Cyber Security Options for India
“The World faces ‘bloodless’ cyber war threat” said Indian Prime Minister Modi while launching the ‘Digital India’ campaign on 01 July 2015. While meant to provide quick transparent governance and tap great IT resources, he was quick to add that “clouds of a bloodless war are hovering over the world”. As India unfolds new ‘Digital Highways’ there is a need to prepare for the possible cyber war. New Delhi fears Pakistan websites triggered violence in Mumbai and provoked the exodus of the northeast community in Bengaluru. Reports of India being among the top five countries compromised by US surveillance resulted in the formation of the National Cyber Coordination Centre (NCCC) whose primary job will be to carry out a real-time assessment of cyber security threats. According to data compiled by the Indian Computer Emergency Response Team, more than 1,000 government websites storing critical and sensitive data concerning national security have been hacked by cyber criminals in the last three years. Chinese hackers reportedly breached the computers of India’s Defence Research and Development Organization. While China looks to snoop into important defence information, Pakistan on the other hand defaces Indian websites and uses Indian networks to spread hatred via cyber space. Groups such as the Army-in-Kashmir, Pakistan Cyber Army, and Pakistan Hackers Club have targeted nearly 500 websites. Pakistan-based hackers are funded by its intelligence, and unlike their counterparts in India, are fully protected by government. What India needs is a dedicated cyber army, which will counter these attacks. Indian government is trying to change the approach from reactive to pro-active.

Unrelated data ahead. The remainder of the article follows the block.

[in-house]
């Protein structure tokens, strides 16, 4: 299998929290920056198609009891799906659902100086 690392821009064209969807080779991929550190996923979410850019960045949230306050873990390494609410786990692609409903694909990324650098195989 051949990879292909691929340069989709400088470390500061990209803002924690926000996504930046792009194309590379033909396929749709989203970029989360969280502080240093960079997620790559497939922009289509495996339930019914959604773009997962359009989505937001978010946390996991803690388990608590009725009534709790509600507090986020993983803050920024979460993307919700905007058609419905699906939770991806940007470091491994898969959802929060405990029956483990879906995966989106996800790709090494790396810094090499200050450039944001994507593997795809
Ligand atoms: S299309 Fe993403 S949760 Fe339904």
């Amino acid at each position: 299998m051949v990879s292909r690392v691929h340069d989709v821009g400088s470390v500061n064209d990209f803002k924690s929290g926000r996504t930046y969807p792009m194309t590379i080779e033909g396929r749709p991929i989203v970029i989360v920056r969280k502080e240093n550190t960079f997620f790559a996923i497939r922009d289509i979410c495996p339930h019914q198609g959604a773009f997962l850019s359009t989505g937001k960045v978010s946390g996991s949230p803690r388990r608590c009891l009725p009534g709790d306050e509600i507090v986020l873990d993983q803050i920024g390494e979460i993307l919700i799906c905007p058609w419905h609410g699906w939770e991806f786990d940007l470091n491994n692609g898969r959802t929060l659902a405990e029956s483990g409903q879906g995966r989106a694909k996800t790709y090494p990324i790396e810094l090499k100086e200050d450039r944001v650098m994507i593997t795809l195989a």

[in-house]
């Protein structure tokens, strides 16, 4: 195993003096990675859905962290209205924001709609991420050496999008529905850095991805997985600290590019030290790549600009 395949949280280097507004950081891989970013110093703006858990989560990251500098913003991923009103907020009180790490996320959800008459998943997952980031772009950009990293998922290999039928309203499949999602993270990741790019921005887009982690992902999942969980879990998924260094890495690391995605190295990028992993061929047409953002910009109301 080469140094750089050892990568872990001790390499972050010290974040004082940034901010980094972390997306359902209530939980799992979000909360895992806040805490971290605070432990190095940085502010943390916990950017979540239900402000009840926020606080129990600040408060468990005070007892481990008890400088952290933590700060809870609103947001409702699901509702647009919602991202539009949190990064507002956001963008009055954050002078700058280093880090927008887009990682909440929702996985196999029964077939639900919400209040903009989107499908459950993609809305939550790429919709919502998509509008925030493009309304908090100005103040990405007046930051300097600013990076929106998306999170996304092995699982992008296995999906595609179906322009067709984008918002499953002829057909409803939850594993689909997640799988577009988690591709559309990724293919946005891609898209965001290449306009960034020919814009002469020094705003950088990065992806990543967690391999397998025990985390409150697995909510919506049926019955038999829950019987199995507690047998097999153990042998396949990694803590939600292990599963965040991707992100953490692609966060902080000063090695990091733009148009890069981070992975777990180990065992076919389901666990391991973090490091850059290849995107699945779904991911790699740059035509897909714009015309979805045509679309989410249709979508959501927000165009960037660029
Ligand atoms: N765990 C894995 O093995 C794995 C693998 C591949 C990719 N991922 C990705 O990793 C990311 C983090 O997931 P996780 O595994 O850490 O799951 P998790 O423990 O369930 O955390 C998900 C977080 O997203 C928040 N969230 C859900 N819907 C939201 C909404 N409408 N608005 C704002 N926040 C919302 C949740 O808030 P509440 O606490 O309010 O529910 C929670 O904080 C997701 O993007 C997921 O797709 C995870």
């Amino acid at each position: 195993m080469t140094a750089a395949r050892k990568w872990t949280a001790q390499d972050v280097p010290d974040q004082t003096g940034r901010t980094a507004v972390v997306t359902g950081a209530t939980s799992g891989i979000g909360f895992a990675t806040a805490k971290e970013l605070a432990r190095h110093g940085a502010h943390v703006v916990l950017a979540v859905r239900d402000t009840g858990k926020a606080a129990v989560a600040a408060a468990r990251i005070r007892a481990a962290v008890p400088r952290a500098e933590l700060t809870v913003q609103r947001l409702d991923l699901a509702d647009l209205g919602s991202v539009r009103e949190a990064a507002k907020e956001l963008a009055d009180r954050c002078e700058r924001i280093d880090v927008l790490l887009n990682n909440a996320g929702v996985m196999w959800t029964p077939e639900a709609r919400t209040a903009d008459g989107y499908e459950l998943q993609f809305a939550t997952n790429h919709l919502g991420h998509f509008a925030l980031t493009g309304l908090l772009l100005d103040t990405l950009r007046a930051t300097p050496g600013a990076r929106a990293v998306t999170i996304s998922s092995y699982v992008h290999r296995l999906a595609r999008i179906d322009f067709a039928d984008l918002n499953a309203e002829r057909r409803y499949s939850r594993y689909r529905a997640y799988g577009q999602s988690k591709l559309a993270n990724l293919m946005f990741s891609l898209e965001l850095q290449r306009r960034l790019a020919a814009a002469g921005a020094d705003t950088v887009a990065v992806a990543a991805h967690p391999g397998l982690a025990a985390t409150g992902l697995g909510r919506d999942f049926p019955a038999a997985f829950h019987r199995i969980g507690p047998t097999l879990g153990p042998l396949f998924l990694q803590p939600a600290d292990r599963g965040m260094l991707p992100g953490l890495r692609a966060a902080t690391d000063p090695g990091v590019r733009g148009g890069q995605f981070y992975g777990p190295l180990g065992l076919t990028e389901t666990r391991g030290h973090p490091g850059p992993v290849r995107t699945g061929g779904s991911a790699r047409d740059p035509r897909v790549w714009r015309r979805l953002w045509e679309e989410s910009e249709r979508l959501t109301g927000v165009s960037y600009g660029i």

In 2011 India’s National Critical Information Infrastructure Protection Centre (NCIIPC) was created to defend networks of energy, transportation, banking, telecom, defence and space. National Technical Research Organisation (NTRO) was also created to protect critical infrastructure. Nuclear Power Corporation of India has been defending itself against at least ten targeted attacks a day. Email accounts of over 12000 influential decision makers were reportedly breached in July 2012. The cyber security was then put under the direct preview of the National Security Adviser (NSA). The Armed Forces have also created their own CERT teams and have till now followed inherently defensive firewall like approach. Notwithstanding the fact that India has been a global leader in software, India is only now trying to get to the grips and understanding the importance and complexities of cyber warfare. The national cyber security policy of India 2013 is a fledgling document which is defensive in nature. Formally approved cyber warfare policy is still ‘Work-in-progress’.